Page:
« ՆախորդըՇարունակել »
When we contemplate Sir Joshua as a painter, we are to recollect, that after the death of Kneller, the arts in England fell to the lowest state of barbarism; and each professor either followed that painter's steps or else wandered in utter darkness, till Reynolds, like the sun, dispelled the mists, and threw an unprecedented splendour on the department of portraiture. To the grandeur, the truth, and simplicity of Titian, and to the daring strength of Rembrandt, he has united the chasteness and delicacy of Vandyke. Delighted with the picturesque beauties of Rubens, he was the first that attempted a bright and gay background; and defying the dull and ignorant rules of his master, at a very early period of life, emancipated his art from the shackles with which it had been encumbered in the school of Hudson. Indeed there is every reason to believe that he very rarely, if ever, copied a single picture of any master, though he certainly did imitate the excellent parts of many. His versatility in this respect was equalled only by the susceptibility of his feelings, the quickness of his comprehension, and the ardour which prompted his efforts. His principal aim, however, was colour and effect, and these he always varied as the subject required. Whatever deficiencies there may be in the designs of this great master, no painter, of any period, better understood the principles of colouring ; nor can it be doubted that he carried that branch of his art to a very high degree of perfection. As for his portraits, those of dignified character have a certain air of grandeur, and those of women and children possess a grace, beauty, and simplicity, which have seldom been equalled, and never surpassed. In his attemps to give character where it did not exist, he has sometimes lost likeness, but the deficiencies of the portrait were often compensated by the beauty of the picture.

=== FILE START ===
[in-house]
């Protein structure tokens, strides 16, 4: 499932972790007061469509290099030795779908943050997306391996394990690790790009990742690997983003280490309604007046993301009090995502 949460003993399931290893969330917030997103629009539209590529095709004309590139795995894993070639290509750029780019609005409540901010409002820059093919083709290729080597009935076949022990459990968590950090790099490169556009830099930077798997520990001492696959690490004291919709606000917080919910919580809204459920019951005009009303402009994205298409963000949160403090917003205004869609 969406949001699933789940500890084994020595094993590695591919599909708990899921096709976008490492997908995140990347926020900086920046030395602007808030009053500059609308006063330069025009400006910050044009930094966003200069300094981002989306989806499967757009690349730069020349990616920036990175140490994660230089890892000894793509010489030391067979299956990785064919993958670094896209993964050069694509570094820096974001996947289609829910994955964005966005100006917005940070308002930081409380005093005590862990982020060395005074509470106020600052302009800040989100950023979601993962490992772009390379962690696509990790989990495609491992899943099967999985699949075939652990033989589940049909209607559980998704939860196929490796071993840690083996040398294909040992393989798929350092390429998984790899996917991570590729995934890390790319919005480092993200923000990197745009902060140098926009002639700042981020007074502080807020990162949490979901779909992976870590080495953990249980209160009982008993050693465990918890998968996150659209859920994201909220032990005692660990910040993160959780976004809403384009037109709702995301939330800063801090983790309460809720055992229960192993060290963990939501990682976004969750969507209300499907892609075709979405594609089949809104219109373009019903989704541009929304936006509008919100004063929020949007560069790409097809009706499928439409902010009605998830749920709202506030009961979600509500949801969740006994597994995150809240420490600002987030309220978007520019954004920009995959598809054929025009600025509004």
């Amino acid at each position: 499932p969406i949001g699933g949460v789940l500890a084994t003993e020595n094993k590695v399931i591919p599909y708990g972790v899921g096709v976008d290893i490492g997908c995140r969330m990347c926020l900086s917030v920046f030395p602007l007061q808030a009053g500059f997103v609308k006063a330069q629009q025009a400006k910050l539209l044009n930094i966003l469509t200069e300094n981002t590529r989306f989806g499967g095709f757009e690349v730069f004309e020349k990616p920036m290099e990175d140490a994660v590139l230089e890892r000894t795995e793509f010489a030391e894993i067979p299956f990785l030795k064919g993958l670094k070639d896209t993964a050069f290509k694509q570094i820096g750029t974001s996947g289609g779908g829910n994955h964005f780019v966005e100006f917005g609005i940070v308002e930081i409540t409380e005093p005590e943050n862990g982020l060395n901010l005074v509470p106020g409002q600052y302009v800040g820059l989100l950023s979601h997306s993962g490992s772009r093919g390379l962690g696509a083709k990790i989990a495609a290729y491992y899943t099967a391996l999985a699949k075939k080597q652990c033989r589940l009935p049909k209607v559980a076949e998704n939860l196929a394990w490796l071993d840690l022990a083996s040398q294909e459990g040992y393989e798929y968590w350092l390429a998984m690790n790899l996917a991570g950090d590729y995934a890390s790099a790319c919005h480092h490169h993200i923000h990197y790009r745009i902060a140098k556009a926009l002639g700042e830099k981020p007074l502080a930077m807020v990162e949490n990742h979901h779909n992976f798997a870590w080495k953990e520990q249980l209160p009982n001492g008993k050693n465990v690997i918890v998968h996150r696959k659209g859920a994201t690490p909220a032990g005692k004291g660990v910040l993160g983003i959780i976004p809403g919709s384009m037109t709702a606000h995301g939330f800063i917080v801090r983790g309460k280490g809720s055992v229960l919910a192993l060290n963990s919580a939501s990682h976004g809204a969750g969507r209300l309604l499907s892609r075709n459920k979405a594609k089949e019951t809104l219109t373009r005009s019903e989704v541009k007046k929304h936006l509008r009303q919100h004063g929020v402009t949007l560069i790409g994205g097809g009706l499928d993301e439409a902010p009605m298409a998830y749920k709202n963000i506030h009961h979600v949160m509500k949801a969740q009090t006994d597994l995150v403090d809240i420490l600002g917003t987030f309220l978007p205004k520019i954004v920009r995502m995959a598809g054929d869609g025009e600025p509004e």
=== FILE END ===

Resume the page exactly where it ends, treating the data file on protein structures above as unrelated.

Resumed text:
The attitudes of his figures are generally full of grace, ease, and variety. He could throw them into the boldest variations, and he often ventures at postures which would frighten inferior painters, or, if attempted, would inevitably destroy their credit. In light and shade, in colouring and expression, he stands without a rival. His lights display the knowledge he possessed, and with shade he conceals his defects; whether we consider the power, the brilliancy, or the form of his lights, the transparency of his shadows, with the just quantities of each, and the harmony, richness, and full effect of the whole, it is evident that he has not only far transcended every modern master, but that his excellencies, in these captivating parts of painting, vie with the works of the great models he has emulated.
The opinion he has given of Raffaelle may with equal justice be applied to himself: “that his materials were generally borrowed, but the noble structure was his own.” No one ever ap